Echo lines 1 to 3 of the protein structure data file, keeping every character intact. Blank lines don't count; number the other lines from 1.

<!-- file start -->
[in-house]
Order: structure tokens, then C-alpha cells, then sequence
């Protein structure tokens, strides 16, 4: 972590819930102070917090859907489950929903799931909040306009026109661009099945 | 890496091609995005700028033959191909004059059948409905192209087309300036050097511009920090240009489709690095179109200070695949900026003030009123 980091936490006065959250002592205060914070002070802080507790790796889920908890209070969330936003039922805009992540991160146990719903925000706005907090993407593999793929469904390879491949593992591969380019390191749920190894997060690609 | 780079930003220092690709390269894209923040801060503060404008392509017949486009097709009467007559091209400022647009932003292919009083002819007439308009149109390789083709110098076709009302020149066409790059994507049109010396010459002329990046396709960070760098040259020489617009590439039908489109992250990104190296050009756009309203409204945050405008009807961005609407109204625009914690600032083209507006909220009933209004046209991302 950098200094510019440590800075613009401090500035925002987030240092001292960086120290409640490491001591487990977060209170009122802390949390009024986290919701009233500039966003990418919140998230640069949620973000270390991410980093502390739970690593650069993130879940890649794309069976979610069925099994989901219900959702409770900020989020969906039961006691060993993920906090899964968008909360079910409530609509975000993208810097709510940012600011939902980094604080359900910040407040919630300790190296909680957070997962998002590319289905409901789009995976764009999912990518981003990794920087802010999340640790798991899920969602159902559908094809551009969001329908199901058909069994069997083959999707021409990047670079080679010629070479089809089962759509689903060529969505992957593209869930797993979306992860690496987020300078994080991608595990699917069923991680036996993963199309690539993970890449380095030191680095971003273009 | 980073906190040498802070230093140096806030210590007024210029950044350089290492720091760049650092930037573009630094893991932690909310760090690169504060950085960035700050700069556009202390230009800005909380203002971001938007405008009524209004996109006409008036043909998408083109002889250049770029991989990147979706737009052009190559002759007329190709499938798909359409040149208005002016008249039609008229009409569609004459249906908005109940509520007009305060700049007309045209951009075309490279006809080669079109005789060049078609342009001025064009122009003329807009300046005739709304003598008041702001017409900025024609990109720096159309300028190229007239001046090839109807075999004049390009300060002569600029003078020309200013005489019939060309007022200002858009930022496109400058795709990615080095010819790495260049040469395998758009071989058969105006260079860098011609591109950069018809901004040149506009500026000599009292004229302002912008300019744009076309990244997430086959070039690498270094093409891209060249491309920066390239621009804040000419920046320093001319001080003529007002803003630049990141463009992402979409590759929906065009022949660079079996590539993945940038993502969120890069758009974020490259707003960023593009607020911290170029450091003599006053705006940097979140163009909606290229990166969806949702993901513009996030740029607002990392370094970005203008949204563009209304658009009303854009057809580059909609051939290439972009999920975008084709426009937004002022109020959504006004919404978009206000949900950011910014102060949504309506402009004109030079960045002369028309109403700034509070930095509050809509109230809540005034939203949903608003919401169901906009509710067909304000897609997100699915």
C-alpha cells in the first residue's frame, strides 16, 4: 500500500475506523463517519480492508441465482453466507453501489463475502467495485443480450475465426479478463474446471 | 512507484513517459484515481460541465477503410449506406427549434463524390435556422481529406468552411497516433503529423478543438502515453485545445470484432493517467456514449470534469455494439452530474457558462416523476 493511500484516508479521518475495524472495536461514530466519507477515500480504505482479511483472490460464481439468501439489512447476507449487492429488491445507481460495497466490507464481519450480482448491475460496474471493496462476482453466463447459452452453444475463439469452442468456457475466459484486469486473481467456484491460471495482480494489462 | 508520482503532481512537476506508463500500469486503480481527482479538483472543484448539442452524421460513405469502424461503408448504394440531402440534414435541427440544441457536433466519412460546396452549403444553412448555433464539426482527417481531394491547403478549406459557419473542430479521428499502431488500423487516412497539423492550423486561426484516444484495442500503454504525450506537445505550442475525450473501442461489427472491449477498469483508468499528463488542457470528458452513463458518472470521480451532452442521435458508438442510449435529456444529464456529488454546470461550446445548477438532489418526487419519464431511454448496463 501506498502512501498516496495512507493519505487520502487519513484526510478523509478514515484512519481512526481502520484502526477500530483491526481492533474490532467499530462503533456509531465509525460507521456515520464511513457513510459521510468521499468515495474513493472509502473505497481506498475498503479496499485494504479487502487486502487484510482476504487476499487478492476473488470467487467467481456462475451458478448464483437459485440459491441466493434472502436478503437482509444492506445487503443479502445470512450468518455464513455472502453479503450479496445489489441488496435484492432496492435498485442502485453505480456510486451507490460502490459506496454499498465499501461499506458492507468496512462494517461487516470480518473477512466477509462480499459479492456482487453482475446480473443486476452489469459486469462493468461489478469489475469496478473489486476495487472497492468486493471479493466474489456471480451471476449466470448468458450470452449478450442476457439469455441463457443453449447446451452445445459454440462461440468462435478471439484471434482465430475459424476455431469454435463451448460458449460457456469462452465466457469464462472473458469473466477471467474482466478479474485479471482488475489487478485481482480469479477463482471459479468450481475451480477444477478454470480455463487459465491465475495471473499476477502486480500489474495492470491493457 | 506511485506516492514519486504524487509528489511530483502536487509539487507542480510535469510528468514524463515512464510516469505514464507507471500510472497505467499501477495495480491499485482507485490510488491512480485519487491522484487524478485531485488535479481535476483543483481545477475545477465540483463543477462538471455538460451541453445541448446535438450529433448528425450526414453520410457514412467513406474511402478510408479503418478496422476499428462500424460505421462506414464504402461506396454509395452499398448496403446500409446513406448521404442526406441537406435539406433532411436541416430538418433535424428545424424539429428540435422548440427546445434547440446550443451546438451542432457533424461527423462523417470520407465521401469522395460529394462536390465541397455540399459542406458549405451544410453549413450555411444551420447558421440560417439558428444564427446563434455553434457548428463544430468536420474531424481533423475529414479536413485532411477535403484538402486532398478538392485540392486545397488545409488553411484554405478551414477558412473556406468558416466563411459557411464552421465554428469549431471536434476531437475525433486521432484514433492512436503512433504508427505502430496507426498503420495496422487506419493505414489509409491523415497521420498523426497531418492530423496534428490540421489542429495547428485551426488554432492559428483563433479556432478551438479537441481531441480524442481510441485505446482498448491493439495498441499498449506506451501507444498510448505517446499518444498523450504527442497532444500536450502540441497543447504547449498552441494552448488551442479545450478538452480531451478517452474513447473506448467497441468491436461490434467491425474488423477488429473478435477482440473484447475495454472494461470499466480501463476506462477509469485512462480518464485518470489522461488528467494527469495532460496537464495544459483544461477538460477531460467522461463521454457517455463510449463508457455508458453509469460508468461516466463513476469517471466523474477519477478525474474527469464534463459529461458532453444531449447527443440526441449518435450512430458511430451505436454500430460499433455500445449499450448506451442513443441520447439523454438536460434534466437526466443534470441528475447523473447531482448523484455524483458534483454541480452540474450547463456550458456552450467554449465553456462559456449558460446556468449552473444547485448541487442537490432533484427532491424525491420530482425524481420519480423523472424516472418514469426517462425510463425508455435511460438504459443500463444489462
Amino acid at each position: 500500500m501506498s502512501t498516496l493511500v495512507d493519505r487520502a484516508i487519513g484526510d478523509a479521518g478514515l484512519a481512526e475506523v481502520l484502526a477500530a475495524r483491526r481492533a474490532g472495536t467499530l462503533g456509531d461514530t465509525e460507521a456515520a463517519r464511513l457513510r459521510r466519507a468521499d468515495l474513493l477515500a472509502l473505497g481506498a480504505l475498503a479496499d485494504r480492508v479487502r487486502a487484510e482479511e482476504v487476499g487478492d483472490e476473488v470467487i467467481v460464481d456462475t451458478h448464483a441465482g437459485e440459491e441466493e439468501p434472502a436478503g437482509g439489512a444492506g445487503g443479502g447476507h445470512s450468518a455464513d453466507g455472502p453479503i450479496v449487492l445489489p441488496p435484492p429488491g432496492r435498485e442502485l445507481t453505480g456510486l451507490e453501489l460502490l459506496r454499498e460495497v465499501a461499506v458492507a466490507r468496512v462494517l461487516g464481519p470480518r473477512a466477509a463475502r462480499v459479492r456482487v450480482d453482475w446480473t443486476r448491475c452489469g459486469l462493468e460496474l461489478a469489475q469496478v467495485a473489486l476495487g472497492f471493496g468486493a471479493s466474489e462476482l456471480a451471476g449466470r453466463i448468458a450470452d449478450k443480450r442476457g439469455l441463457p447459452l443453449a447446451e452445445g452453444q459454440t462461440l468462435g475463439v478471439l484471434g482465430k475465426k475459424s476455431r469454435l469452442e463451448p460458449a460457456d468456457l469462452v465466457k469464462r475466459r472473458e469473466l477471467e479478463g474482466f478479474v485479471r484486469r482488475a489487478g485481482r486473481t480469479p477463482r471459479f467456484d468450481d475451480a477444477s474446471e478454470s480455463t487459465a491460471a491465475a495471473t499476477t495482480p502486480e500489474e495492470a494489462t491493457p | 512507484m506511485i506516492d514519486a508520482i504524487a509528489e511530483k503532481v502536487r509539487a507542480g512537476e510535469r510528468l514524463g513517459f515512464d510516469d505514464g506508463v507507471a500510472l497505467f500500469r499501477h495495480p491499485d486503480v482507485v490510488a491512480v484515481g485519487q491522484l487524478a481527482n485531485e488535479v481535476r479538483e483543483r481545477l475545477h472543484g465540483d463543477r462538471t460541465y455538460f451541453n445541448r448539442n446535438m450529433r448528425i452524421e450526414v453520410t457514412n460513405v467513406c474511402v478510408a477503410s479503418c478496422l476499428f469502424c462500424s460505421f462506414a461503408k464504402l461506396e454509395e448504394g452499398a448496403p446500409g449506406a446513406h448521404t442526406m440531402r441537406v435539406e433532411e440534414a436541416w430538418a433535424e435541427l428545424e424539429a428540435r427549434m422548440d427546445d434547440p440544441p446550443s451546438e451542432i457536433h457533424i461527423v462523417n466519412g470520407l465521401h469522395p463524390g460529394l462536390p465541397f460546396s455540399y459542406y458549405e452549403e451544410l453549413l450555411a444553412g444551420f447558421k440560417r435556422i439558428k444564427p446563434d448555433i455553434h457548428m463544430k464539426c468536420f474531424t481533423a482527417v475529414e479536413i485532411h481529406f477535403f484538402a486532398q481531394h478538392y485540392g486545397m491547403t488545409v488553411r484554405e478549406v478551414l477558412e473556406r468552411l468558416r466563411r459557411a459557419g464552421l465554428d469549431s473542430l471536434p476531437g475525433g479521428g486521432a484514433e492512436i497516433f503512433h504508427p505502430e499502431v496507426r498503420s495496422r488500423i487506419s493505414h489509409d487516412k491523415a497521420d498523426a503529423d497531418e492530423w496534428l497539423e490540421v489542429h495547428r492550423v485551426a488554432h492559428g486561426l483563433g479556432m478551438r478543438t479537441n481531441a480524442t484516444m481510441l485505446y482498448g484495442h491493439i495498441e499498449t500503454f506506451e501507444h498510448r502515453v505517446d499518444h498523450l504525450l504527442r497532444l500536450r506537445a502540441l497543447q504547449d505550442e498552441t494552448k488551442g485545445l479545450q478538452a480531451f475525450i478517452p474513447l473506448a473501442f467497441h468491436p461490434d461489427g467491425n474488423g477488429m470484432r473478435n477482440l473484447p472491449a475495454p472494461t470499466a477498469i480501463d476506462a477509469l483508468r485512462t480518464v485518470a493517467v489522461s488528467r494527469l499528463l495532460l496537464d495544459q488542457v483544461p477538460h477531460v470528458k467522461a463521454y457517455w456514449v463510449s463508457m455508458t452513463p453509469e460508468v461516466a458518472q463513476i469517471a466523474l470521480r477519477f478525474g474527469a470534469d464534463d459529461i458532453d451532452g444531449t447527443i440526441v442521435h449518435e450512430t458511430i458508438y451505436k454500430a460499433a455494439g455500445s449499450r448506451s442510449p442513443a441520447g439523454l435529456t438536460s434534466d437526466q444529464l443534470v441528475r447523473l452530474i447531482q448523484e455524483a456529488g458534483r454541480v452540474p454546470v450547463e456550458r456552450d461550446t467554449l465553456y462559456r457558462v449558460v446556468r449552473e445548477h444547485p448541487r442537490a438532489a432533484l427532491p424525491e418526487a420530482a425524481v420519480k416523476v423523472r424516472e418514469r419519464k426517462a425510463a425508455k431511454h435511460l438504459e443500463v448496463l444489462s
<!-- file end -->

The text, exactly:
[in-house]
Order: structure tokens, then C-alpha cells, then sequence
């Protein structure tokens, strides 16, 4: 972590819930102070917090859907489950929903799931909040306009026109661009099945 | 890496091609995005700028033959191909004059059948409905192209087309300036050097511009920090240009489709690095179109200070695949900026003030009123 980091936490006065959250002592205060914070002070802080507790790796889920908890209070969330936003039922805009992540991160146990719903925000706005907090993407593999793929469904390879491949593992591969380019390191749920190894997060690609 | 780079930003220092690709390269894209923040801060503060404008392509017949486009097709009467007559091209400022647009932003292919009083002819007439308009149109390789083709110098076709009302020149066409790059994507049109010396010459002329990046396709960070760098040259020489617009590439039908489109992250990104190296050009756009309203409204945050405008009807961005609407109204625009914690600032083209507006909220009933209004046209991302 950098200094510019440590800075613009401090500035925002987030240092001292960086120290409640490491001591487990977060209170009122802390949390009024986290919701009233500039966003990418919140998230640069949620973000270390991410980093502390739970690593650069993130879940890649794309069976979610069925099994989901219900959702409770900020989020969906039961006691060993993920906090899964968008909360079910409530609509975000993208810097709510940012600011939902980094604080359900910040407040919630300790190296909680957070997962998002590319289905409901789009995976764009999912990518981003990794920087802010999340640790798991899920969602159902559908094809551009969001329908199901058909069994069997083959999707021409990047670079080679010629070479089809089962759509689903060529969505992957593209869930797993979306992860690496987020300078994080991608595990699917069923991680036996993963199309690539993970890449380095030191680095971003273009 | 980073906190040498802070230093140096806030210590007024210029950044350089290492720091760049650092930037573009630094893991932690909310760090690169504060950085960035700050700069556009202390230009800005909380203002971001938007405008009524209004996109006409008036043909998408083109002889250049770029991989990147979706737009052009190559002759007329190709499938798909359409040149208005002016008249039609008229009409569609004459249906908005109940509520007009305060700049007309045209951009075309490279006809080669079109005789060049078609342009001025064009122009003329807009300046005739709304003598008041702001017409900025024609990109720096159309300028190229007239001046090839109807075999004049390009300060002569600029003078020309200013005489019939060309007022200002858009930022496109400058795709990615080095010819790495260049040469395998758009071989058969105006260079860098011609591109950069018809901004040149506009500026000599009292004229302002912008300019744009076309990244997430086959070039690498270094093409891209060249491309920066390239621009804040000419920046320093001319001080003529007002803003630049990141463009992402979409590759929906065009022949660079079996590539993945940038993502969120890069758009974020490259707003960023593009607020911290170029450091003599006053705006940097979140163009909606290229990166969806949702993901513009996030740029607002990392370094970005203008949204563009209304658009009303854009057809580059909609051939290439972009999920975008084709426009937004002022109020959504006004919404978009206000949900950011910014102060949504309506402009004109030079960045002369028309109403700034509070930095509050809509109230809540005034939203949903608003919401169901906009509710067909304000897609997100699915």